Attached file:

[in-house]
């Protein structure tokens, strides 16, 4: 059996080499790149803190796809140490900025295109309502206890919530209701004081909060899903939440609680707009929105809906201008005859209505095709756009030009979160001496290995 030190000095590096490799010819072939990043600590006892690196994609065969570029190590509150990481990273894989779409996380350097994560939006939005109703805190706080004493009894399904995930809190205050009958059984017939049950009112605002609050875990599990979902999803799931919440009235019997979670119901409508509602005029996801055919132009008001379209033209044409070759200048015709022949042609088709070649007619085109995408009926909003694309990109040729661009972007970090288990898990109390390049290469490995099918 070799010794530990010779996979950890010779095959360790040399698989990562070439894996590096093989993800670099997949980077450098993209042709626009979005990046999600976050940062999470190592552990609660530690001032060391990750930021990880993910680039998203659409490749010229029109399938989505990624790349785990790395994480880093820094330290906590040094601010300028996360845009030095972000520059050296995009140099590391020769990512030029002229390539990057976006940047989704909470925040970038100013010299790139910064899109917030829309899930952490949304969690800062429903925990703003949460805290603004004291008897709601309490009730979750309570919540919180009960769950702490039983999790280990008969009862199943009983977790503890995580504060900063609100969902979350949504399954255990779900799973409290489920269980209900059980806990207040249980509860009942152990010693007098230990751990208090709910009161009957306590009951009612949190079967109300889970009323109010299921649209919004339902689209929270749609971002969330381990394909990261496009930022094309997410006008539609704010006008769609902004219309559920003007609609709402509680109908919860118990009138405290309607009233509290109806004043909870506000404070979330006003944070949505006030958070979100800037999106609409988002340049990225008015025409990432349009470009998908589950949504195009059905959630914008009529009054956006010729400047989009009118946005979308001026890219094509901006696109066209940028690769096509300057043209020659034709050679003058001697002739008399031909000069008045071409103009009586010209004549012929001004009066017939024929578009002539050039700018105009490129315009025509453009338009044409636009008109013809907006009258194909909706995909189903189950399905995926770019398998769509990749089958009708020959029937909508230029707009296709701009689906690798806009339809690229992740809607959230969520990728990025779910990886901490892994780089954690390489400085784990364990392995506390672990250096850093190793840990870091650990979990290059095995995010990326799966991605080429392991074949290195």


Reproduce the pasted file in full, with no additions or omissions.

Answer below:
[in-house]
């Protein structure tokens, strides 16, 4: 059996080499790149803190796809140490900025295109309502206890919530209701004081909060899903939440609680707009929105809906201008005859209505095709756009030009979160001496290995 030190000095590096490799010819072939990043600590006892690196994609065969570029190590509150990481990273894989779409996380350097994560939006939005109703805190706080004493009894399904995930809190205050009958059984017939049950009112605002609050875990599990979902999803799931919440009235019997979670119901409508509602005029996801055919132009008001379209033209044409070759200048015709022949042609088709070649007619085109995408009926909003694309990109040729661009972007970090288990898990109390390049290469490995099918 070799010794530990010779996979950890010779095959360790040399698989990562070439894996590096093989993800670099997949980077450098993209042709626009979005990046999600976050940062999470190592552990609660530690001032060391990750930021990880993910680039998203659409490749010229029109399938989505990624790349785990790395994480880093820094330290906590040094601010300028996360845009030095972000520059050296995009140099590391020769990512030029002229390539990057976006940047989704909470925040970038100013010299790139910064899109917030829309899930952490949304969690800062429903925990703003949460805290603004004291008897709601309490009730979750309570919540919180009960769950702490039983999790280990008969009862199943009983977790503890995580504060900063609100969902979350949504399954255990779900799973409290489920269980209900059980806990207040249980509860009942152990010693007098230990751990208090709910009161009957306590009951009612949190079967109300889970009323109010299921649209919004339902689209929270749609971002969330381990394909990261496009930022094309997410006008539609704010006008769609902004219309559920003007609609709402509680109908919860118990009138405290309607009233509290109806004043909870506000404070979330006003944070949505006030958070979100800037999106609409988002340049990225008015025409990432349009470009998908589950949504195009059905959630914008009529009054956006010729400047989009009118946005979308001026890219094509901006696109066209940028690769096509300057043209020659034709050679003058001697002739008399031909000069008045071409103009009586010209004549012929001004009066017939024929578009002539050039700018105009490129315009025509453009338009044409636009008109013809907006009258194909909706995909189903189950399905995926770019398998769509990749089958009708020959029937909508230029707009296709701009689906690798806009339809690229992740809607959230969520990728990025779910990886901490892994780089954690390489400085784990364990392995506390672990250096850093190793840990870091650990979990290059095995995010990326799966991605080429392991074949290195």